Implementation of European Account Preservation Order in Italy
Within the European Union it is essential for economic operators to have adequate protection for cross-border civil and commercial credits such as sums owed by a company to a foreign client. For this purpose, the European Union adopted a series of regulations which apply uniformly in all EU countries, and which are binding for Member States.
In this regard, one of the most important regulations is European Regulation No. 655/2014 establishing a European Account Preservation Order procedure to facilitate cross-border debt recovery in civil and commercial matters which although directly applicable in Italy has required an implementation law due to some practical aspects of Italian legislation in the matter at stake.
In November 2020 the Italian Parliament approved the Legislative Decree no. 152/2020, which adapts the Italian legislation to the European Regulation and allows its full applicability.
In general, the European Regulation provides for the possibility for cross-border creditors to obtain a Preservation Order and thus seize the debtor’s assets, both when the creditor has already obtained a judgment – or a non-judicial payment title – in a Member State (and before the creditor initiates proceedings in a Member State against the debtor), or at any stage during such proceedings up until the issuing of the judgment.
The aim of the Regulation is to prevent the transfer or the withdrawal of funds and assets, held by the debtor in a Member State if there is a concrete risk that a subsequent enforcement against the debtor would be prevented or be made substantially more difficult.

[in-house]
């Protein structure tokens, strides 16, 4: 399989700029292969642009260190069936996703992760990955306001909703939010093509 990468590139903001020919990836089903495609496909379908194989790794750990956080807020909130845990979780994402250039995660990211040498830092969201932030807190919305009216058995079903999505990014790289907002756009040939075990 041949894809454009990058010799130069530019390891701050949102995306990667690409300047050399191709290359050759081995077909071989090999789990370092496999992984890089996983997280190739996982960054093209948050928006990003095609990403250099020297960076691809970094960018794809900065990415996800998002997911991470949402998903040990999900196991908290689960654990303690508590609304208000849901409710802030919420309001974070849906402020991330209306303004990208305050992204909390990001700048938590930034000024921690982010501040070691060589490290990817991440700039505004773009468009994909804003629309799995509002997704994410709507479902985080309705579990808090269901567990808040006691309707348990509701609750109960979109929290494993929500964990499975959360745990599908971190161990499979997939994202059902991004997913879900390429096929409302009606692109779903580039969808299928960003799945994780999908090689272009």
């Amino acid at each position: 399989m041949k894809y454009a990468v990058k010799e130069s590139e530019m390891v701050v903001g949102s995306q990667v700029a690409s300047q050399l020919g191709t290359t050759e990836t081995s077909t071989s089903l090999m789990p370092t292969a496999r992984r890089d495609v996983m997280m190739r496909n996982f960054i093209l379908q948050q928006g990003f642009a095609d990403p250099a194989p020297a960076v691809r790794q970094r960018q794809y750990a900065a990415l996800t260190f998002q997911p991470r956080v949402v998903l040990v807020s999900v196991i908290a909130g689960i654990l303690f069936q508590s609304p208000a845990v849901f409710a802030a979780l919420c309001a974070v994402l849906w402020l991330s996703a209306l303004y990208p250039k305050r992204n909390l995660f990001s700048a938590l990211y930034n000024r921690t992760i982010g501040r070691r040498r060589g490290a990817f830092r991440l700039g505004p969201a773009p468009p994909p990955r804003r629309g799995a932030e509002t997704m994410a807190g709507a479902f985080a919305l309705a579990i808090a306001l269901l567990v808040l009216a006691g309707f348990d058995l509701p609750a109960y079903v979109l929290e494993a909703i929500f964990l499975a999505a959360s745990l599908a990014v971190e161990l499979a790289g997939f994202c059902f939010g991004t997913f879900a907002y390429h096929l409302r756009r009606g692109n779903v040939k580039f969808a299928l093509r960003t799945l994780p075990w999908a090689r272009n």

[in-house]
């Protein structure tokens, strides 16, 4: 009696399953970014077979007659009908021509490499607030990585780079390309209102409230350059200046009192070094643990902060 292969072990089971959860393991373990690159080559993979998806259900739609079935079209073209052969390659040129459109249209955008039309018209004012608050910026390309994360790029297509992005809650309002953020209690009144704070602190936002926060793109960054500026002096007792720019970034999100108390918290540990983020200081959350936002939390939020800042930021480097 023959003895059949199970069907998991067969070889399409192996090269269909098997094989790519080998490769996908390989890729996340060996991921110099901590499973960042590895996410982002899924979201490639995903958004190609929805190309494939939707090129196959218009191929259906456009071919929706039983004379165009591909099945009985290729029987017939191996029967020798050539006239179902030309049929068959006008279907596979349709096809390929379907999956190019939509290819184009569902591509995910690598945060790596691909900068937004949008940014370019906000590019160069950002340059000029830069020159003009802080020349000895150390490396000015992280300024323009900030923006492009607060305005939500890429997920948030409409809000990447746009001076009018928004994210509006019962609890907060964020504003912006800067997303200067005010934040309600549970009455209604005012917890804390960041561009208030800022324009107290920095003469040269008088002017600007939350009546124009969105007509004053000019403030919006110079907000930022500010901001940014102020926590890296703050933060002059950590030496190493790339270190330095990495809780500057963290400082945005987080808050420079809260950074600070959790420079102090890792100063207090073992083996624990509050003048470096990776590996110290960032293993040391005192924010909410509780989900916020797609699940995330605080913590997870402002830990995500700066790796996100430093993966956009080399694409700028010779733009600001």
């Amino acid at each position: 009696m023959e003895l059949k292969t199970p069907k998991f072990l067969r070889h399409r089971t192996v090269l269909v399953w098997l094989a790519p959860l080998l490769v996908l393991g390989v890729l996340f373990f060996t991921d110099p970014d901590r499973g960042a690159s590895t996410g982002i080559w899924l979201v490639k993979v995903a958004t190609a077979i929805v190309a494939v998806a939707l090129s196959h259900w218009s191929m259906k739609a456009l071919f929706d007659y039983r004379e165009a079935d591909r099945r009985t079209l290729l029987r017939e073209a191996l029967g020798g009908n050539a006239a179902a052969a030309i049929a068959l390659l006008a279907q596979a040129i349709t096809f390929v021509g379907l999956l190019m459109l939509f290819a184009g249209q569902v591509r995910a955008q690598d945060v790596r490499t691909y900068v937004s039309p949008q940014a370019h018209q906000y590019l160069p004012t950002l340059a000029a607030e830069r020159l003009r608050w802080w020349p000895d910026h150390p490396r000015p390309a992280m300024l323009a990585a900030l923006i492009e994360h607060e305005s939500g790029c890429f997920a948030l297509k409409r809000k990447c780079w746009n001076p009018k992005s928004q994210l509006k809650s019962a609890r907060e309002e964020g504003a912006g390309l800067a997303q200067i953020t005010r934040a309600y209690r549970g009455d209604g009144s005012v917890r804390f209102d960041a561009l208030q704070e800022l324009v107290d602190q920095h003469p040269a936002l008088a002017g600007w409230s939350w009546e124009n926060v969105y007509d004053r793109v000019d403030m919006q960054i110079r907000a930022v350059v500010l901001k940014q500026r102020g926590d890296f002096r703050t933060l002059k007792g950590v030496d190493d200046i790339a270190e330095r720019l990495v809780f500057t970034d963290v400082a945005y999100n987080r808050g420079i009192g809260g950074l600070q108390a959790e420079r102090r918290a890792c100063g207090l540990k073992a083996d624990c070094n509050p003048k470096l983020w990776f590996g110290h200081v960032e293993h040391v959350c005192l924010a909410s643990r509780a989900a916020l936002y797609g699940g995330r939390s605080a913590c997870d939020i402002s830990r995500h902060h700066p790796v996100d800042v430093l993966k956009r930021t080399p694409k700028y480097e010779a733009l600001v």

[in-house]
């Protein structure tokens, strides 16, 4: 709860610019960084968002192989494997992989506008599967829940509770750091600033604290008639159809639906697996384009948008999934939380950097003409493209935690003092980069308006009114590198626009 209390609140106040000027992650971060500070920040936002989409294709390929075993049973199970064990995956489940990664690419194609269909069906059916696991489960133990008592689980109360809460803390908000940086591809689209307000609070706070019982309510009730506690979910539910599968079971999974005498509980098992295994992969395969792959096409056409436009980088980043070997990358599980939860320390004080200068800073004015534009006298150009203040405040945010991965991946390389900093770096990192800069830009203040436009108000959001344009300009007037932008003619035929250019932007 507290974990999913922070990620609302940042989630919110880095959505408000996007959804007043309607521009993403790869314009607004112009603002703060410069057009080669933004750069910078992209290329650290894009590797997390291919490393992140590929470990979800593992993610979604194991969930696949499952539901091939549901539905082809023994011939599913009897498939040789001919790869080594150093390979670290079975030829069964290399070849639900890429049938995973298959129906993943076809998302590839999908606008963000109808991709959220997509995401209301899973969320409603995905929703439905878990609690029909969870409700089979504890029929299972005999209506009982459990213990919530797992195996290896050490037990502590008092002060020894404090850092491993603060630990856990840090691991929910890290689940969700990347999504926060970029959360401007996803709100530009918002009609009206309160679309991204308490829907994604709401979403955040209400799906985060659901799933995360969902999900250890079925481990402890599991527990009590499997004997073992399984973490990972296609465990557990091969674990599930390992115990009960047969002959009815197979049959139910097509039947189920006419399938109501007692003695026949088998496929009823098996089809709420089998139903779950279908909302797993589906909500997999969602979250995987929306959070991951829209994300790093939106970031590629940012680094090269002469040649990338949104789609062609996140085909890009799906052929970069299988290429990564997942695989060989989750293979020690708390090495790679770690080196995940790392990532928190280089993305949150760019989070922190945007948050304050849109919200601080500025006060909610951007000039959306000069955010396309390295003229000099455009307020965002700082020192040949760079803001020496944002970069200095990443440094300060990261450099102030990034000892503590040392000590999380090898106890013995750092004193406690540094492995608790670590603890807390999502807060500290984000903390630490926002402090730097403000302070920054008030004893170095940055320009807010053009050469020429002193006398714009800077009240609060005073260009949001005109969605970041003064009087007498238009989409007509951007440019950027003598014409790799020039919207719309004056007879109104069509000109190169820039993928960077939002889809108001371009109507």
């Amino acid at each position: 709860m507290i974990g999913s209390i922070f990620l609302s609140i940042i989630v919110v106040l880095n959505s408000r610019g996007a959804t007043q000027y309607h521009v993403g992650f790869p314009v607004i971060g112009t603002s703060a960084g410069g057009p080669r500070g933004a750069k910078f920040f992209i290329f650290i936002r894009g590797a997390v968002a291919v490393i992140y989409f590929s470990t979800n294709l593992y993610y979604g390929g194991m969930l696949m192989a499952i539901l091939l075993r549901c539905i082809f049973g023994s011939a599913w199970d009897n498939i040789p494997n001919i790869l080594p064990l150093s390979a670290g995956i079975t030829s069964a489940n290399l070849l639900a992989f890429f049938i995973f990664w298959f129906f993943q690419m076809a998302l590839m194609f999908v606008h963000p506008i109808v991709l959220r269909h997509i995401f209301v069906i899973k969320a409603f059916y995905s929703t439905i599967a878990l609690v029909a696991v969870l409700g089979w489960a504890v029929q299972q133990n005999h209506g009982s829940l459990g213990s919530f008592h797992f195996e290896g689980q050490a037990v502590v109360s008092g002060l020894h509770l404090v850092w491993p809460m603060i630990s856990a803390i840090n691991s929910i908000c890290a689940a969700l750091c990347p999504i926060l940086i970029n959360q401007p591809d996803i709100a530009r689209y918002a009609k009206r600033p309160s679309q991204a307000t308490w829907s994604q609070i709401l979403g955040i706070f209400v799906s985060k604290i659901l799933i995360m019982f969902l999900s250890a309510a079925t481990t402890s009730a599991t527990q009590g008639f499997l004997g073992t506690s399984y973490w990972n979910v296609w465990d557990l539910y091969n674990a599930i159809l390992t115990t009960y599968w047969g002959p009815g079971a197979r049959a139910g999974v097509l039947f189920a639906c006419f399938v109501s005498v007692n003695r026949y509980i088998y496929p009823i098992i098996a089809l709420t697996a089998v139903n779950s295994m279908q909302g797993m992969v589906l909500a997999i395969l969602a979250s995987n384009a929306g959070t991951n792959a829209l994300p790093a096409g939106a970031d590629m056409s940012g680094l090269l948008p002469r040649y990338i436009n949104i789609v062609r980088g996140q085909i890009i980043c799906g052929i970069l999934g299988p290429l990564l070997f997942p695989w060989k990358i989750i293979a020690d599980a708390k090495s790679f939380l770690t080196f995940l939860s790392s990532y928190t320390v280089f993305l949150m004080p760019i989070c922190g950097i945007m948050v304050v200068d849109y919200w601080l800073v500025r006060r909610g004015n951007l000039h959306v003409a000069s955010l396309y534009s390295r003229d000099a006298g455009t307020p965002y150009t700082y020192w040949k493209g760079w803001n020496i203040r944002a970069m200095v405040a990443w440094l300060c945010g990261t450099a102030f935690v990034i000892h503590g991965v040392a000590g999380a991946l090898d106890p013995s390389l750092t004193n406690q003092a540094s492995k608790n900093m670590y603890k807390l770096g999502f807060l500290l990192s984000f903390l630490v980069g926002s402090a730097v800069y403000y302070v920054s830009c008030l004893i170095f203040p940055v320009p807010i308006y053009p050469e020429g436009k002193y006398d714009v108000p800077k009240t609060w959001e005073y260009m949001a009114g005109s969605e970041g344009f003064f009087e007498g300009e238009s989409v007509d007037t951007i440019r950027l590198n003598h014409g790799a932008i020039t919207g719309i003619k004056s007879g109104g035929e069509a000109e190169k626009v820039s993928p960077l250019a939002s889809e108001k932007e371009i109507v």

The Legislative Decree issued in Italy regulates some specific procedural issues, not governed by the European Regulation, such as – for example – the internal jurisdiction to issue a European Preservation Order for credits arising from a public deed or the concrete modalities for the research of bank accounts in Italy by cross-border creditors.
Actually, according to the Regulation, if the creditor has reasons to believe that the debtor holds assets in a specific Member State, but knows neither the name nor the address of the bank nor of the assets ‘holder, he may request the Court to obtain, from the competent authority of the Member State of enforcement, the necessary information.
In this regard, Legislative Decree No. 152/2020 provides that, in Italy, the research of bank accounts and assets has to be carried out using the telematic procedures provided for by article 492-bis of the Italian Code of Civil Procedure.
According to this provision, the President of the Court in the debtor’s place of residence, prior specific request of the creditor, has to ask the bailiff the access to the electronic databases of public administrations (such as tax registry and social security databases) in order to obtain information on any assets and bank accounts of the debtor.
As regards to the competence to issue a Preservation Order in case of public deed, the Legislative Decree states that the competent authority is the Judge of the place where the public deed was issued.
This regulation, here above briefly described, is an important step to ensure the effective protection of cross-borders creditors, and completes national procedures without replacing them.
The application of the regulation is excluded for some specific matters such as family rights arising out of marriage or comparable relationships, wills and successions, claims related to bankruptcy proceedings and other insolvency proceedings, social security matters and arbitration.